In his latest blog post, Mayor Friedberg discusses Bellaire’s FY2023 budget and how well this year’s budget process went. Dog lovers will be happy to know that “the anticipated cost to construct a new dog pound is fully funded”. He says Council will be scheduling one or more workshops in the next couple of months to discuss the new pound and hopefully finalize plans.
The following is the Mayor’s blog post:
The fiscal year 2023 budget, adopted unanimously by the City Council, is reflective of the broader economic environment marked by a high rate of inflation and an incredibly tight labor market. Cities are not immune to these trends, and as costs are rising across the board, so too is the cost of providing municipal services. This budget prioritizes maintaining service delivery and addressing our most pressing challenges, while holding the nominal tax rate flat, for now the fourth year in a row.
Employee recruitment and retention are at the forefront because the persistent staffing shortages we’ve been experiencing across numerous departments directly impact our ability to meet residents’ needs and expectations. The current market for skilled labor and professional talent is a particularly difficult one for state and local governments, which typically can’t compete with private industry pay. Bellaire is of course not alone in that regard, but add to the equation the significant organizational change and uncertainty we’ve experienced over the past few years, and it’s easy to see why we’re so focused on our staff.
The adopted budget includes a 3.5% merit-based step increase for eligible employees, per the City’s existing pay plan, plus a 2.5% cost of living adjustment for all employees (while those add up to 6%, it’s effectively a 5% increase for FY 2023 based primarily on the timing of when each goes into effect). That’s a percentage point higher than was originally proposed, both in response to inflation and as a policy statement by Council that our community values city staff and the essential services they provide, and believe they should be paid fairly. To the extent not already achieved by the foregoing increases, Council also raised the minimum wage in the general pay plan to $15 an hour. All of these decisions are coupled with our commitment to conduct a formal compensation study in the coming year, to measure where we stand relative to market, including a good hard look at potentially restructuring the pay plan as it hasn’t always worked so well for us.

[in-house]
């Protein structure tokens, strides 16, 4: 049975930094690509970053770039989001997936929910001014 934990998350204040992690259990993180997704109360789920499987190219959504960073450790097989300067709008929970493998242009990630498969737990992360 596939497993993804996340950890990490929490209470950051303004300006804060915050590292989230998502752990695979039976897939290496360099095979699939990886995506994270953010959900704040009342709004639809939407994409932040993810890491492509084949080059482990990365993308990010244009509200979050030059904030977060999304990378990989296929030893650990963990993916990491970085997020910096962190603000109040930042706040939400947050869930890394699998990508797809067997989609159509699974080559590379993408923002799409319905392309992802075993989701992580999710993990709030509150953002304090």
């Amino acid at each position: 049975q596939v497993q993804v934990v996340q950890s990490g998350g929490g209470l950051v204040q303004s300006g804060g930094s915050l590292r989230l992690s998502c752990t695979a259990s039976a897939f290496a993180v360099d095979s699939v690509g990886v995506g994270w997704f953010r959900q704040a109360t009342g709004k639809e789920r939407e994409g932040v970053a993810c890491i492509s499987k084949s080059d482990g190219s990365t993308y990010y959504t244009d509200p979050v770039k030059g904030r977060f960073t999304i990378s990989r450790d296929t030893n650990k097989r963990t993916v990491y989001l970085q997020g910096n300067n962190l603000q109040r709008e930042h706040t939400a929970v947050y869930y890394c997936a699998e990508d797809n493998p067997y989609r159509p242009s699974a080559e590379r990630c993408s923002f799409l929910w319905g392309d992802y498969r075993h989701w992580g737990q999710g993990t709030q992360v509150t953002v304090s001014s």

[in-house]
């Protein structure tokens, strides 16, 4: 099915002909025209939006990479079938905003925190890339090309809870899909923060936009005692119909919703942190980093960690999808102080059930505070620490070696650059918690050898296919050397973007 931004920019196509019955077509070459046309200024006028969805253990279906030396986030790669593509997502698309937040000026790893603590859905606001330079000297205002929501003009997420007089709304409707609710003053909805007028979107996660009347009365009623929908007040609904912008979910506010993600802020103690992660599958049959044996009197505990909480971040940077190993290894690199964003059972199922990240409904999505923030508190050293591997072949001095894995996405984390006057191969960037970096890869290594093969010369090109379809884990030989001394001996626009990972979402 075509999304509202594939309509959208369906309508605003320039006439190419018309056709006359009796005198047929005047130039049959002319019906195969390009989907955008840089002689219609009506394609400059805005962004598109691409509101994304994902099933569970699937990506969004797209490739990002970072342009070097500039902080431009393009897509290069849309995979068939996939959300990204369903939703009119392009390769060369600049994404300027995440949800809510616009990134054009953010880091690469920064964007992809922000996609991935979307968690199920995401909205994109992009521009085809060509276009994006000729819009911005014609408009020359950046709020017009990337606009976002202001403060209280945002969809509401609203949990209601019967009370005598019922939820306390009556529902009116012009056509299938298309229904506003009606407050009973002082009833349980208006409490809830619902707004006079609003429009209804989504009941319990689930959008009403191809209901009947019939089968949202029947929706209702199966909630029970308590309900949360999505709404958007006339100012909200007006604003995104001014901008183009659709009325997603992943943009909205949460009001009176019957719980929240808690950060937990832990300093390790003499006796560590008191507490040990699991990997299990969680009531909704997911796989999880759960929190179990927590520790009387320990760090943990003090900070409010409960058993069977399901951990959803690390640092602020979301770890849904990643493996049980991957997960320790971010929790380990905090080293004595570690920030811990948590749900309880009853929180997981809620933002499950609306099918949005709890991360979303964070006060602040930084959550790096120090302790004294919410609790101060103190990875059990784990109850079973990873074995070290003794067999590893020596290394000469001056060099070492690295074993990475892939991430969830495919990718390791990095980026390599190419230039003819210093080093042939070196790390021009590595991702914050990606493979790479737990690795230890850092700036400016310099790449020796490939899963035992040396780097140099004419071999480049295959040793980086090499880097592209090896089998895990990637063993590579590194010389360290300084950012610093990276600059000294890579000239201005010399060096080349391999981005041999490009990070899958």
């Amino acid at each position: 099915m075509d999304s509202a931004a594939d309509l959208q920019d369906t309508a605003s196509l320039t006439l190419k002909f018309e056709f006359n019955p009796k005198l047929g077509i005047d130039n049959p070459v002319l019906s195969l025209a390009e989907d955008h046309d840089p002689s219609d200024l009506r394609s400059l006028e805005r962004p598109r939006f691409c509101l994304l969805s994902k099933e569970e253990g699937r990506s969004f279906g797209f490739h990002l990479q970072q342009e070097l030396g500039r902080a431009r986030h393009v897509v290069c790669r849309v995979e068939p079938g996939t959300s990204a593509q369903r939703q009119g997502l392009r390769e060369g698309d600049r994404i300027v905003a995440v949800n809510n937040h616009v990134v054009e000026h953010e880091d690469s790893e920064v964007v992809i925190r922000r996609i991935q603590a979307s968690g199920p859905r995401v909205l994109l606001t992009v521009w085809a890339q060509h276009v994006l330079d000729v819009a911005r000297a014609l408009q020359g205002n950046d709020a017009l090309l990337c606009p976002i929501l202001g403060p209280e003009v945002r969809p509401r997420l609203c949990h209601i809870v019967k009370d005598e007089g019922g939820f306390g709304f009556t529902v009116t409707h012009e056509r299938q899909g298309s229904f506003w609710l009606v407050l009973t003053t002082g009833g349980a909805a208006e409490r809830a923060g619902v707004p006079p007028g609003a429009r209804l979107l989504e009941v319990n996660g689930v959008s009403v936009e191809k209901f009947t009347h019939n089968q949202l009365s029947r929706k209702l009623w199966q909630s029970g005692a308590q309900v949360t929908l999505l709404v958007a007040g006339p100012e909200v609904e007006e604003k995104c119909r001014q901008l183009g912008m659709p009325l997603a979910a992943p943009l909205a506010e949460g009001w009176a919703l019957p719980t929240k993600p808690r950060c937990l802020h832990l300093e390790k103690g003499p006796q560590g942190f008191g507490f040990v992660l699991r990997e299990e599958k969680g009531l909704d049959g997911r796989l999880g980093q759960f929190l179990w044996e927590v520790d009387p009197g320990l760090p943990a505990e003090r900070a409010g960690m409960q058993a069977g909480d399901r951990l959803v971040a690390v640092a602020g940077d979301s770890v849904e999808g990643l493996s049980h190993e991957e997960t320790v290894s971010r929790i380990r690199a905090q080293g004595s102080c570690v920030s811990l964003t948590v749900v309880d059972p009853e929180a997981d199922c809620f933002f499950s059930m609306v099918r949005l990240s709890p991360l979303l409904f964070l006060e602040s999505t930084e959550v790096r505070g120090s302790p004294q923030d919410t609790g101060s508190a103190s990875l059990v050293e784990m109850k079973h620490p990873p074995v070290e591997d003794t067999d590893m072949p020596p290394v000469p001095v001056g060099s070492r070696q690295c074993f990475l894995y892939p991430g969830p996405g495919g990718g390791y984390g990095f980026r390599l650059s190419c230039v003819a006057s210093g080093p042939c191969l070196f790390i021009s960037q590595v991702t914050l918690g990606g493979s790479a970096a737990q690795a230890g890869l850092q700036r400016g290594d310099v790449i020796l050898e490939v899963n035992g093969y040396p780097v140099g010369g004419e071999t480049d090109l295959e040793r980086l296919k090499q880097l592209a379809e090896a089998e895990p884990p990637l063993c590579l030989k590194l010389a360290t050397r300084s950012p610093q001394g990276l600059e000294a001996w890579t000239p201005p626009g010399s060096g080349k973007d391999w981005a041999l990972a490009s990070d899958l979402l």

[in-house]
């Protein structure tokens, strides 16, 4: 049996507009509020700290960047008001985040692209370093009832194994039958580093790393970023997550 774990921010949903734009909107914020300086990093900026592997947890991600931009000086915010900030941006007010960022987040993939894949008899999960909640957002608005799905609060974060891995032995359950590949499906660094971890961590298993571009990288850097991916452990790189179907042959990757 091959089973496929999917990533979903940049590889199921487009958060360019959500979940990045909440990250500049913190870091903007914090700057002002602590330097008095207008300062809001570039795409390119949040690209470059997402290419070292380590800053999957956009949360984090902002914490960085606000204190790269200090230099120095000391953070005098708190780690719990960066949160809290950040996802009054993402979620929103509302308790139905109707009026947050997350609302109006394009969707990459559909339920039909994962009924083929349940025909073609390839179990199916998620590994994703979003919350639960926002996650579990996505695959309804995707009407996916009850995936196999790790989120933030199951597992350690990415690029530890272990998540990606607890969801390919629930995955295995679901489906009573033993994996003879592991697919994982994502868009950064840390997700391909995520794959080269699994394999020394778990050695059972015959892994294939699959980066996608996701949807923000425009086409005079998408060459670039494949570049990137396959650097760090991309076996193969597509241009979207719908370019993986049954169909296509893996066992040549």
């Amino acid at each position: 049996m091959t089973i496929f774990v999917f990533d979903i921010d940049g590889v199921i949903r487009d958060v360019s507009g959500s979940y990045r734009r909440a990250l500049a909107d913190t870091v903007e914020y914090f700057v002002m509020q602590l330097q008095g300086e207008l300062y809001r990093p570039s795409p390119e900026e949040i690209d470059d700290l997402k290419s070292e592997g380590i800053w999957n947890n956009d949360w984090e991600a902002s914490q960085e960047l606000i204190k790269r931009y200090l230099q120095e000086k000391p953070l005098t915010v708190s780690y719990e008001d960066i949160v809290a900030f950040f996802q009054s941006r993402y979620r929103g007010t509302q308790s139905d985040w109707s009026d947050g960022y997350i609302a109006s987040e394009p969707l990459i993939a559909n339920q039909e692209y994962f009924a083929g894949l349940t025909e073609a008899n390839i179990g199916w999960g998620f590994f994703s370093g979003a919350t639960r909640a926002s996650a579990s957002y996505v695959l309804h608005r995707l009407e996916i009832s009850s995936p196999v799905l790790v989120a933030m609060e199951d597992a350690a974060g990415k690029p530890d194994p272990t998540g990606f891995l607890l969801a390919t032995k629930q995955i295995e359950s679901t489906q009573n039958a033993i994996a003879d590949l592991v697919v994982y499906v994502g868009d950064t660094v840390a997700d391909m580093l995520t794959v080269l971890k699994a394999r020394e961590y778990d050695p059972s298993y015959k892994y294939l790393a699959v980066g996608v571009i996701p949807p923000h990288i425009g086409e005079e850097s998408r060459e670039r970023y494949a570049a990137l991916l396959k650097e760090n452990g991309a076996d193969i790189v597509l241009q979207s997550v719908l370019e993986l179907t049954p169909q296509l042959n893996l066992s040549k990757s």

Relatedly, to help ensure the organization is right sized and with positions distributed appropriately among departments, we may also undertake a staffing model study, possibly in conjunction with the compensation study. In the meantime, staffing adjustments for the coming year include reducing our reliance on contract labor in solid waste operations by bringing two positions in-house, while budgeting adequately for additional outside professional support that will likely be needed in Development Services given the extent to which that department remains understaffed.
The budget allocates $3 million in federal American Rescue Plan Act funding to the Capital Improvement Plan for regional flood mitigation partnership projects. Also in the CIP are necessary repairs and renovations to the Public Works campus, and water and wastewater system and equipment improvements. The anticipated cost to construct a new dog pound is fully funded, and we’ll be scheduling one or more workshops in the next couple of months to continue that discussion and hopefully finalize plans.
From start to finish this year’s budget process was superb. What surely could have been an awkward time for a new City Manager to arrive, in the middle of developing a budget she hadn’t prepared but would ultimately be responsible for implementing, wasn’t at all. She transitioned quite seamlessly into the process, took ownership of it, and by the end managed to put her own touches on it. This was a truly collaborative effort among Council, and between Council and staff, and in the final product it shows.